What is Lean?

Lean is a management philosophy and set of principles aimed at maximizing efficiency and minimizing waste in processes. Originating from manufacturing practices pioneered by Toyota, Lean emphasizes the relentless pursuit of value from the customer's perspective, elimination of non-value-added activities, continuous improvement, and respect for people.

The key principles of Lean include identifying and eliminating various forms of waste, such as overproduction, waiting times, unnecessary transportation, excess inventory, overprocessing, defects, and underutilized talent.

Through continuous improvement and a focus on creating value, Lean seeks to optimize workflows, reduce lead times, enhance quality, and ultimately deliver better products or services with greater efficiency and customer satisfaction across various industries.

What is Six Sigma?

Six Sigma is a set of techniques and tools for process improvement that was originally developed by Motorola in the mid-1980s. The term "Six Sigma" refers to a statistical concept that measures how far a given process deviates from perfection. The goal of Six Sigma is to improve process performance by identifying and removing the causes of defects and variability in manufacturing and business processes.

The core idea behind Six Sigma is to achieve a level of quality where the likelihood of producing a defect is extremely low—approximately 3.4 defects per million opportunities. The methodology uses a data-driven approach and follows a structured set of phases, typically referred to as DMAIC:

1. Define: Clearly articulate the problem, the goals, and the customer requirements.

2. Measure: Gather data and quantify the current performance of the process.

3. Analyse: Identify and analyse the root causes of defects or inefficiencies.

4. Improve: Implement changes to the process to address identified issues.

5. Control: Establish controls to sustain the improved process and monitor performance.

Six Sigma employs a variety of statistical and analytical tools, such as control charts, regression analysis, and hypothesis testing, to identify and quantify variation in a process. The methodology is widely used in manufacturing, but it has also been applied to various industries, including healthcare, finance, and services, to improve overall operational efficiency and customer satisfaction.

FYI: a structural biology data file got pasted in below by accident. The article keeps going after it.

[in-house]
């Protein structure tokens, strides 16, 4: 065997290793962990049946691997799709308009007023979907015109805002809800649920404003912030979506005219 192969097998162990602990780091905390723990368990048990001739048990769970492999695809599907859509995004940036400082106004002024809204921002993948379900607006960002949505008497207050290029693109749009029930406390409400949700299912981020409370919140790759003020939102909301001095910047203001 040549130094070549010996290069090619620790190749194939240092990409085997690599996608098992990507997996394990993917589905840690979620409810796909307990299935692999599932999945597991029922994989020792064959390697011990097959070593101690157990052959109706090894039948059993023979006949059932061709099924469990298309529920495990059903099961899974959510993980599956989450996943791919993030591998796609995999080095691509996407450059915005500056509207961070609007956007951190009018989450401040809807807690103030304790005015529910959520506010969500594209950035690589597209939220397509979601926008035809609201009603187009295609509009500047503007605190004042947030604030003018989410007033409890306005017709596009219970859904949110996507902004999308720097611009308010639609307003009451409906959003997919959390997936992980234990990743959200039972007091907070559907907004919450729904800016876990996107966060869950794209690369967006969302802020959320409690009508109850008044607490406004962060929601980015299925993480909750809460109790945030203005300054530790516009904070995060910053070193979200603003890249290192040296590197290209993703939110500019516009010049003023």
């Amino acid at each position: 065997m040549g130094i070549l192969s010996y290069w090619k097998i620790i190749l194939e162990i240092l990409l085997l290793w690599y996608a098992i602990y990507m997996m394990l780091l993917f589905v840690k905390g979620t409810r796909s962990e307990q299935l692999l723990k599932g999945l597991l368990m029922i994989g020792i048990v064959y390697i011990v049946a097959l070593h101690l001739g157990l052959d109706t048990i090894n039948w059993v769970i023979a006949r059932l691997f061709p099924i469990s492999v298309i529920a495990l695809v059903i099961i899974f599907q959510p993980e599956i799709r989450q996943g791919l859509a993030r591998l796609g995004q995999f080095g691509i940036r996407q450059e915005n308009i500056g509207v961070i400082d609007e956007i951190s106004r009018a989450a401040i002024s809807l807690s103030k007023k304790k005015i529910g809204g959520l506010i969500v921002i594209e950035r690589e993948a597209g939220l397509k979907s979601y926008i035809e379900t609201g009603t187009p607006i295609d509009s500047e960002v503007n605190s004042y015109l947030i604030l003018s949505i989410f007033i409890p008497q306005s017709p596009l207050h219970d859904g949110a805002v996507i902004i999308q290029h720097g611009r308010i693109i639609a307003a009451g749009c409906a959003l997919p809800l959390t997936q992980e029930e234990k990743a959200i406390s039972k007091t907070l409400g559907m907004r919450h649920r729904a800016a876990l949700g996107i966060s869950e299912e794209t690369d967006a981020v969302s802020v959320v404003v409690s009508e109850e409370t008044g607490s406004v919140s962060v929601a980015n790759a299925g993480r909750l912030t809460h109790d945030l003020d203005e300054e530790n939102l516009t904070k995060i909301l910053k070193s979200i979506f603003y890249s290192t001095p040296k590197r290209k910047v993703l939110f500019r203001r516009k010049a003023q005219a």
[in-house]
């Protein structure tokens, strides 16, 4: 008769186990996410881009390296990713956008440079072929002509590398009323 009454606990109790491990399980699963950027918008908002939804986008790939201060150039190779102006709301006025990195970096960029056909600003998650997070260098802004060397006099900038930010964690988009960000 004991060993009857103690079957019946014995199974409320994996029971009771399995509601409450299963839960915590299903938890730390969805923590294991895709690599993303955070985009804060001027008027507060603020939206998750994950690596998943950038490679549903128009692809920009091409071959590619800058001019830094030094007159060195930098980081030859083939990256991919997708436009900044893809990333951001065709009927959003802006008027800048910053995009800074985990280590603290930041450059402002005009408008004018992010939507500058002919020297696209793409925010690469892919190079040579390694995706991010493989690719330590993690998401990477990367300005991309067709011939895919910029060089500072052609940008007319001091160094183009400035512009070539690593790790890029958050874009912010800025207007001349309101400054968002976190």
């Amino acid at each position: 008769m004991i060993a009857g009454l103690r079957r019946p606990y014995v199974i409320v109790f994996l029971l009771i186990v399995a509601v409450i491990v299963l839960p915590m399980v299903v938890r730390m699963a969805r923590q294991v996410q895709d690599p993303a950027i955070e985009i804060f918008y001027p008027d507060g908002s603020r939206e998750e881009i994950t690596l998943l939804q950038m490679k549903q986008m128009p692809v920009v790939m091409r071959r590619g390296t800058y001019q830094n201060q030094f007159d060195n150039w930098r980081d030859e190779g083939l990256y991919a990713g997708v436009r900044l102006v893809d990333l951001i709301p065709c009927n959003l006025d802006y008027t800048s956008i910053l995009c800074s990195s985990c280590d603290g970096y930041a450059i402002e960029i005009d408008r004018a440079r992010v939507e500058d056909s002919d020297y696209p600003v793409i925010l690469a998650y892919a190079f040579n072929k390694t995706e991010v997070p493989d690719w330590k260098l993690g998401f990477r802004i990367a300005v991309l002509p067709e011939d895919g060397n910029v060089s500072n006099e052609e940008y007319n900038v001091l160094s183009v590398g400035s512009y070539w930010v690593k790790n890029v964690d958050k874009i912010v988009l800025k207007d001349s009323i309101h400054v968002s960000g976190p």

The term "Six Sigma" itself represents a statistical measure of a process's ability to produce outputs within specification limits. In a Six Sigma process, the goal is to have six standard deviations between the mean and the nearest specification limit, resulting in a process that is highly consistent and produces very few defects.

What is Lean Six Sigma?

Lean and Six Sigma are complementary methodologies that, when combined, create a powerful approach known as Lean Six Sigma. The integration of Lean and Six Sigma leverages the strengths of both methodologies to achieve comprehensive process improvement.

By integrating Lean and Six Sigma, organizations can achieve a holistic approach to process improvement, resulting in increased efficiency, higher quality, and better customer satisfaction. This synergy creates a robust methodology that addresses both process speed and process quality, making it a widely adopted approach in various industries.

How long does it take to become Six Sigma certified?

To achieve Green Belt certification, you will attend a one-week Lean Six Sigma Green Belt Practitioner course. Following the course, you will complete a work project of your choosing and submit a project Storyboard within 12 months for accreditation.

After obtaining Green Belt certification, you can progress to the Black Belt level by attending the two-week Lean Six Sigma Black Belt course and submitting a Black Belt project storyboard within 18 months of completing the course to attain Black Belt certification.

Why do Six Sigma training with QA?

QA is committed to providing a comprehensive, flexible, and engaging Six Sigma learning experience tailored to your needs. Our expert instructors, real-world case studies, and interactive sessions ensure you gain practical skills that immediately translate into results.

We have a long tradition of providing Six Sigma training. We have trained thousands of Green Belt candidates and certified hundreds of Green Belts and dozens of Black Belts.

Learn about more of QA's Agile certification courses.  

Let's talk

Start your digital transformation journey today

Contact us today via the form or give us a call

0113 220 7150 (UK)  

(415) 630-5133  (US)

By submitting this form, you agree to QA processing your data in accordance with our Privacy Policy and Terms & Conditions. You can unsubscribe at any time by clicking the link in our emails or contacting us directly.